Still, writers are always looking for a shortcut. A tool that can take some of the pain away. A tool that can make the journey through the 3-act novel a bit easier. There are some programs that can help, even just a little.
Granted, the only tools needed to write a novel are a sharp pencil and a pad of paper. And some writers still use that method while others have gone on to word processors like MS Word. I prefer the latter since I can’t read my own writing.
But for those who seek a little bit of help to assist in the process, I’ve assembled a list of applications that might. I’ve never tried any of them and endorse none. But if one Zoner out there benefits from one of these, then my work here is done.
Probably the most popular program for novelists is Scrivener. Bestselling novels have been written with it and those who use it love it. You can test drive it for free.
After Scrivener comes smaller programs that focus on particular aspects of the writing process. Here’s a list. Hope you find that magic bullet in the list somewhere.
Note Everything. The ultimate note pad.
Write or Die 2. Helps to eliminate writer’s block.
yWriter5. Helps you to plan your novel.
Diaro. Advanced diary application.
Writer Pro. Professional writing suite.
FocusWriter. Gets rid of all distractions so you can concentrate on writing.
Writer. Helps you focus on your writing.
Hemingway. Helps you write bold and clear.
wikidPad. Helps you to link your ideas.
Wise Mapping. Online mind mapping tool.
MindNode. More mind mapping.
TreeSheets. Powerful note taking app.
Bubbl.us. Brainstorm or create a map for your ideas.
Sigil. EPUB editor.
Vizual Einstein. Visually develop a project.
The Writers Store. Complete source for writing software and other stuff.
There are tons more out there. You can find them with a simple Google search. So, fellow Zoners, do you use any writer aids or are all you writing tools in your head? Any programs to recommend?
Coming this spring: THE SHIELD by Sholes & Moore
Einstein got it wrong!
Tuesday, March 4, 2014
In "From bestseller to bust: is this the end of an author's life?", editor Robert McCrum interviews authors who find themselves struggling to adapt to an era of reduced advances from publishers. The article suggests that the mid-list writer is an endangered species. Read the article, and then come back.
I was astonished by the defeatist mindset of the authors who were interviewed in the article. They seemed to assume that if they were no longer getting livable advances from publishers, the game was over. Say what? Has no one in Britain heard of indie publishing? Indie publishing wasn't even mentioned in the article (one reader did describe indie alternatives in the Comments, which sounded a bit like Sir Walter Raleigh bringing news of the potato and other New World wonders back in 1589.) Other commenters then proceeded to confuse the indie industry with vanity publishing.
Most of all, the article mourns the passing of a more "genteel" era in publishing:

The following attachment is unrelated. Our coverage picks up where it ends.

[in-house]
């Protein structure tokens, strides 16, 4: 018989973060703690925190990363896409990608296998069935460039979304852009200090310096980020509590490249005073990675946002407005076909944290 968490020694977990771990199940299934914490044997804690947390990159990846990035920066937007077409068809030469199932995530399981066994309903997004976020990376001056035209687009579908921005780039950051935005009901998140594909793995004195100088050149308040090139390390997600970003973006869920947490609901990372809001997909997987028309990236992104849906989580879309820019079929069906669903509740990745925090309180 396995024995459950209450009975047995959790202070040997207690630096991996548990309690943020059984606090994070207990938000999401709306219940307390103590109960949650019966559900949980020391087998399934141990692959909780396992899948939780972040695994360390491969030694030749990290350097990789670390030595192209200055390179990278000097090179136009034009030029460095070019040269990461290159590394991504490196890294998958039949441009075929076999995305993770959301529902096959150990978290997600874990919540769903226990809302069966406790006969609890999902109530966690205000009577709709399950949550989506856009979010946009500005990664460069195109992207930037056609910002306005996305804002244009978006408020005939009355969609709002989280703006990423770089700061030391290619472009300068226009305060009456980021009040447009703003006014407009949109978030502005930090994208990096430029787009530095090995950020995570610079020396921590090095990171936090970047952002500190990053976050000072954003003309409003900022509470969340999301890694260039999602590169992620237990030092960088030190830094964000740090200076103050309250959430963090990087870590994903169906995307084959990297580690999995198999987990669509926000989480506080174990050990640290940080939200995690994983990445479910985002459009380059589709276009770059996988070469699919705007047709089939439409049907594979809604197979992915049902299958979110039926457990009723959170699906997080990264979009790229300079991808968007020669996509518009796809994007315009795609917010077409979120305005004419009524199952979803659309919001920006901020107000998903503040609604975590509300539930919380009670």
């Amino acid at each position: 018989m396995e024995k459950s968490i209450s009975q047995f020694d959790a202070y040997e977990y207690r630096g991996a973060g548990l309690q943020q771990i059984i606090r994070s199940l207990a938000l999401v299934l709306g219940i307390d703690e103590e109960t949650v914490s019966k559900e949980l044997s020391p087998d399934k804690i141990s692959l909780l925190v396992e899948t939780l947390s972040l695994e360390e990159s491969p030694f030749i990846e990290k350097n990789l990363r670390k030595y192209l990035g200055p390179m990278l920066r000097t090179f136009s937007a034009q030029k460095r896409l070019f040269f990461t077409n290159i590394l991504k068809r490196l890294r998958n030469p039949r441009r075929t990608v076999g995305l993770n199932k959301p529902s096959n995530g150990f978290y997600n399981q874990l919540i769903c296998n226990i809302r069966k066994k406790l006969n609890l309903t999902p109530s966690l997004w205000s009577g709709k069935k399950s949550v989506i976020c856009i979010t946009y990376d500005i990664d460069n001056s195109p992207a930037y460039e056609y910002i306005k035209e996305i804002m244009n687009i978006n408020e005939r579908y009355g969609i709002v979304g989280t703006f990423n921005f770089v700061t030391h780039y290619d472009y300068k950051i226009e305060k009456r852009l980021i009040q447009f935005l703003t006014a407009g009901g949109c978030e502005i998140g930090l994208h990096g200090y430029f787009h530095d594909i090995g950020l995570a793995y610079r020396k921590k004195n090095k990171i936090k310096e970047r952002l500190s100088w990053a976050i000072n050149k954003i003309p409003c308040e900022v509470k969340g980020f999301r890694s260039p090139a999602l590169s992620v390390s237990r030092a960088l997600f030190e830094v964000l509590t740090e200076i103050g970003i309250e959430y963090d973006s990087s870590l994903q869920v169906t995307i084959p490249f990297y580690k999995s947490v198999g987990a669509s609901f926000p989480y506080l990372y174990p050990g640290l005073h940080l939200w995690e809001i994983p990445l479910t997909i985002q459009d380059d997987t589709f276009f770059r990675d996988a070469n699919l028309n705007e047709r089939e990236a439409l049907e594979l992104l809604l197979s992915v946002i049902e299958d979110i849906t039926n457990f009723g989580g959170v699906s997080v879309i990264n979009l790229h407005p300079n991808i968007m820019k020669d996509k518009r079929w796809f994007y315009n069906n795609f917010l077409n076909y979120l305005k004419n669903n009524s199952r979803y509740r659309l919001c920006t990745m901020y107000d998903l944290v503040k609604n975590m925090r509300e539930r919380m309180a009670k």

Publishers were toffs, booksellers trade and printers the artisan champions of liberty. Like the class system, we thought, nothing would change. The most urgent deadline was lunch. How wrong we were.Indeed. When it comes to adapting to a changed publishing model, I think American writers are ahead of the curve. People on this side of the pond are used to changing the way they work. Many former mid-list writers have reinvented themselves as their own author brands. (And in so doing, have been astonished to discover that they're making more money than they did under the old system.) Other writers are content to remain in the legacy publishing fold, or they become "hybrids" who do both legacy and indie work. It's a matter of finding your own comfort level.
But judging by the Guardian article, one has to conclude that British writers are stuck in the Grief stage about the changed publishing world.
It's not helpful to remain mired in the past. Maybe we should send our British friends some copies of WHO MOVED MY CHEESE?
Monday, March 3, 2014
Last weekend I went to the Society for Children's Book Writers and Illustrators (SCBWI) conference in New York City and one of the key note talks was on the issue of author responsibility. I have to admit it isn't something I've thought much about - beyond my responsibility to readers to write the very best books I can. My books don't tend to contain graphic violence or sex and I don't write with any particular agenda or controversy in mind, so it was interesting to hear what one writer thought was her responsibility as an author.
Obviously, the issue was of particular concern to her (and to most SCBWI members, I suspect) because she wrote for children and teenagers. What I didn't expect was that she would feel so strongly about her responsibilities, beyond that of 'professional grace', to instances where readers were indirectly affected by the book she had written. One example she gave was of a family who were listening to her audio book in the car and who were so overcome by emotion by the story that they were pulled over for speeding - she felt that she, as the author, was responsible for that occurring. Now in that instance, I disagree. I think there are many indirect consequences of reading/listening to a story which are not the author's responsibly because readers have a choice as to where and when they read/listen and for their own behaviour as a result.
Still, the concept of 'author responsibility' is an intriguing (and often fraught) concept...and I'm not even sure I'm totally clear on what that concept means to me. At the very least I think author should take responsibility for striving for excellence in their writing and that they should behave as a professional in all aspects of their career. At a minimum they should be held responsible for plagiarism and copyright infringement of other people's work. As an author I also wouldn't want to incite anyone to hatred or violence - but when I think about other authors' work I can see the concept of 'responsibility' could be a slippery slope indeed.
As a strong supporter of intellectual freedom, I certainly don't believe in author censorship but as a mother I'm also aware of the responsibilities involved when caring for young minds. I think it's important that writers (including writers of children and YA books) tackle weighty issues such as drug abuse, sexual assault, domestic violence, racial discrimination, persecution and bullying. Adults, children, and teenagers can only benefit, in my opinion, from being exposed to a variety of books dealing with a broad range of issues and perspectives (even those that make me personally uncomfortable).
Though I am often 'caretaker' when it comes to what my children read, I never feel that I have any right to advise others as to what their children should or should not be reading (ditto for adults!). So what do I feel, as a reader/mother, is an 'author's responsibility'? Do these standards differ to what I feel I'm responsible for as a writer? I'm not sure. But the talk at SCWBI certainly made me think about what I expect from both myself and other writers.
So what do you think is your responsibility as an author? What standards to you hold yourself up to and do these standards differ when it comes to other authors?